Sir Stuart was a distinguished archeologist and antiquary, and a considerable traveller. He was last year president of the dilettanti society known as “The Sette of Odd Volumes.” He was a magistrate for Kent and London. At the first election of the London County Council he was a candidate for the Greenwich Division, but was unsuccessful. He was a leading member of the Plumbers’ Company, of which he had been Master, and took a principal part in the scheme for the examination of plumbers which has had such good results in sanitation. He was also on the Court of the Goldsmiths’ Company, and would have been Prime Warden (had he lived) next year, which would have been also the year of his golden wedding. As will have been gathered, he was a distinguished and respected member of the Catholic laity in this country, and he supported the charities of his faith with great liberality.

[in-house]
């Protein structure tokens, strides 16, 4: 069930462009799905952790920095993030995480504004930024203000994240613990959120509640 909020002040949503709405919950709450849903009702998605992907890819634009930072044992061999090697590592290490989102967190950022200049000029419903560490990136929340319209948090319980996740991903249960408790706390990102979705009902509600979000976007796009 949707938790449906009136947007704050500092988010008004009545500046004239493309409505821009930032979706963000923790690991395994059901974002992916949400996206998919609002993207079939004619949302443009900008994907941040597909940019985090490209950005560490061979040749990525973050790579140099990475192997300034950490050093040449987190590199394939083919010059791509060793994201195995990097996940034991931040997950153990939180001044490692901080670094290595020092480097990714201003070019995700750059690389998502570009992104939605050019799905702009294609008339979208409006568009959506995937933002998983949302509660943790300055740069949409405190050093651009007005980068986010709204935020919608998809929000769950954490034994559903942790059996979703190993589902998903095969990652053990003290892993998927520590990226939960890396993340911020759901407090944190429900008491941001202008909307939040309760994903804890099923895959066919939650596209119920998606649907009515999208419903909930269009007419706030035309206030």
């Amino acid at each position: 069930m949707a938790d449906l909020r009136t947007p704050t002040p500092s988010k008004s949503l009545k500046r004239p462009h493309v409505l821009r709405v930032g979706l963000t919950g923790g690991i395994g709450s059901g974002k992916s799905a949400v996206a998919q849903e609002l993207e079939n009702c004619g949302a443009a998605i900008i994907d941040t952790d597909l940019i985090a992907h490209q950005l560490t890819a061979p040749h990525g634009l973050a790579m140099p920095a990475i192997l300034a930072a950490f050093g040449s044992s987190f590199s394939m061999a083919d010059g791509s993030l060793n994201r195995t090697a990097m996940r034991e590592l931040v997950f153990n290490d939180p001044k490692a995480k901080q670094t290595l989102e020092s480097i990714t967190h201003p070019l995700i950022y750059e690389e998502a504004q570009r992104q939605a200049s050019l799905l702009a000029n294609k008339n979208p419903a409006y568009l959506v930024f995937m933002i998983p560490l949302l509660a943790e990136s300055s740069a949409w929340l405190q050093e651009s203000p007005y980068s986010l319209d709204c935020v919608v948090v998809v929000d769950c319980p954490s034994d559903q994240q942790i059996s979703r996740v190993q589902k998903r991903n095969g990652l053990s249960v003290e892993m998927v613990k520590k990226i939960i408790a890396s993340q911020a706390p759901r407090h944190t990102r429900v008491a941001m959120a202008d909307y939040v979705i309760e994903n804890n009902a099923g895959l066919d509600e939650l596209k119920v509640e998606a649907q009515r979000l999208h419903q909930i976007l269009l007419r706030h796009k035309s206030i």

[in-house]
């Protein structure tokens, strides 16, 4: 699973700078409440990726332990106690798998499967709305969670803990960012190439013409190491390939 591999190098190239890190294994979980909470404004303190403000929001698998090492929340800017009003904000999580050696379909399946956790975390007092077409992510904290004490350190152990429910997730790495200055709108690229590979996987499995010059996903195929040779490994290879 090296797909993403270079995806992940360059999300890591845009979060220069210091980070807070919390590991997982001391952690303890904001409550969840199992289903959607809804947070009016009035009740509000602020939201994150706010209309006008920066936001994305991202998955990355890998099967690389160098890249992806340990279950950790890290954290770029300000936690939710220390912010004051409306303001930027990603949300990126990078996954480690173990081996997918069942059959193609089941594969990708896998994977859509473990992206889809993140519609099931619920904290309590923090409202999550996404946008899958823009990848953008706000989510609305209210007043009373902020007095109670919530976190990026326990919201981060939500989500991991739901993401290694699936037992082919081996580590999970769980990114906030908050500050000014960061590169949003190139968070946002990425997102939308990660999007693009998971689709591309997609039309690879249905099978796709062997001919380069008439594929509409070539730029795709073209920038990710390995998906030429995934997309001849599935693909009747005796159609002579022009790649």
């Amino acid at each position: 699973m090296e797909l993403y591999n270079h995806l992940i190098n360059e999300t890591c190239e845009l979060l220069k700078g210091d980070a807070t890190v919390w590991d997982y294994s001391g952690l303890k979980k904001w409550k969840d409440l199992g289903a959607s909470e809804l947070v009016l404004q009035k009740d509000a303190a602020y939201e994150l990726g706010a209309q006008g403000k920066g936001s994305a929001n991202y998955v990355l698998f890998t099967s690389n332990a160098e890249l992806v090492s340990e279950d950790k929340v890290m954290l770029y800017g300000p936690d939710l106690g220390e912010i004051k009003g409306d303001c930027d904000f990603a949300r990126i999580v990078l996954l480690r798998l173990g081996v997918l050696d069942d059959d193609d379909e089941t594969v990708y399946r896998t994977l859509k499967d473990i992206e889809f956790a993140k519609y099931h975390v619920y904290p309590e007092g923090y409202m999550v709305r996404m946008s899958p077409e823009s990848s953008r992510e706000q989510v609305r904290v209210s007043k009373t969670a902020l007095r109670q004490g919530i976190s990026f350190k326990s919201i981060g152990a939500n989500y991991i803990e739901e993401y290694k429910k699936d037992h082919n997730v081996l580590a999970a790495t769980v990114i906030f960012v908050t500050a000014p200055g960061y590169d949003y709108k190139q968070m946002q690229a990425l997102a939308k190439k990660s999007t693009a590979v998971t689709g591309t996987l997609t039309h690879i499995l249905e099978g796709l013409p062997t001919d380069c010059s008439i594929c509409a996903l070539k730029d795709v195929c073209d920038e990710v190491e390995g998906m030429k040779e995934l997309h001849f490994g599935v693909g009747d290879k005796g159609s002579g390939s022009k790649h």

The Pope created him a Knight of St. Gregory, and the King of the Belgians an officer of the Order of St. Leopold. He was married nearly fifty years ago to Mary,daughter of Mr. Charles Rowland Parker, of Blackheath, and by her (she still survives him) had several children. His only surviving son and successor in the baronetcy is Mr. Alderman John Knill, who was born in 1856 and educated at Beaumont College. He is a magistrate for the City and County of London, and, like his father, a Catholic and a Conservative. He married, in 1882, Mary Edith, daughter of the late Mr. John Hardman Powell, of Blackheath, and grand-daughter of Augustus Welby Pugin, the distinguished architect and antiquary. They have one son.